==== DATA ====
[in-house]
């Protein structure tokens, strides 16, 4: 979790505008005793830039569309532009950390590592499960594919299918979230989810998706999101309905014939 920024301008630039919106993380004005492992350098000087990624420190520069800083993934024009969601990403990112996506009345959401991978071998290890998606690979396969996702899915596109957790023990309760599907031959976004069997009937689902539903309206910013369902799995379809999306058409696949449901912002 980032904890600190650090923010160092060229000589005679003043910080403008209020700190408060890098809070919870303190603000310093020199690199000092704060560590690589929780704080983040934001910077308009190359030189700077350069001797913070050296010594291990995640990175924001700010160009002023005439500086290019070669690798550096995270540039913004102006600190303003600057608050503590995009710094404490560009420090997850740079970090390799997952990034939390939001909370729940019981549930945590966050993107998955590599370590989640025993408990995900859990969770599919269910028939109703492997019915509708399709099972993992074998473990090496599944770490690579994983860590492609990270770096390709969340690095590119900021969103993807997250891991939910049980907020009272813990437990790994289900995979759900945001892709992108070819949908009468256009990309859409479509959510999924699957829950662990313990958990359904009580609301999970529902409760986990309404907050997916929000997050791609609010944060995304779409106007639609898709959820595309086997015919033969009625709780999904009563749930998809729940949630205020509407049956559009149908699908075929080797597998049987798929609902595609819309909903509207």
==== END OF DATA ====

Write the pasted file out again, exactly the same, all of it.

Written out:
[in-house]
């Protein structure tokens, strides 16, 4: 979790505008005793830039569309532009950390590592499960594919299918979230989810998706999101309905014939 920024301008630039919106993380004005492992350098000087990624420190520069800083993934024009969601990403990112996506009345959401991978071998290890998606690979396969996702899915596109957790023990309760599907031959976004069997009937689902539903309206910013369902799995379809999306058409696949449901912002 980032904890600190650090923010160092060229000589005679003043910080403008209020700190408060890098809070919870303190603000310093020199690199000092704060560590690589929780704080983040934001910077308009190359030189700077350069001797913070050296010594291990995640990175924001700010160009002023005439500086290019070669690798550096995270540039913004102006600190303003600057608050503590995009710094404490560009420090997850740079970090390799997952990034939390939001909370729940019981549930945590966050993107998955590599370590989640025993408990995900859990969770599919269910028939109703492997019915509708399709099972993992074998473990090496599944770490690579994983860590492609990270770096390709969340690095590119900021969103993807997250891991939910049980907020009272813990437990790994289900995979759900945001892709992108070819949908009468256009990309859409479509959510999924699957829950662990313990958990359904009580609301999970529902409760986990309404907050997916929000997050791609609010944060995304779409106007639609898709959820595309086997015919033969009625709780999904009563749930998809729940949630205020509407049956559009149908699908075929080797597998049987798929609902595609819309909903509207």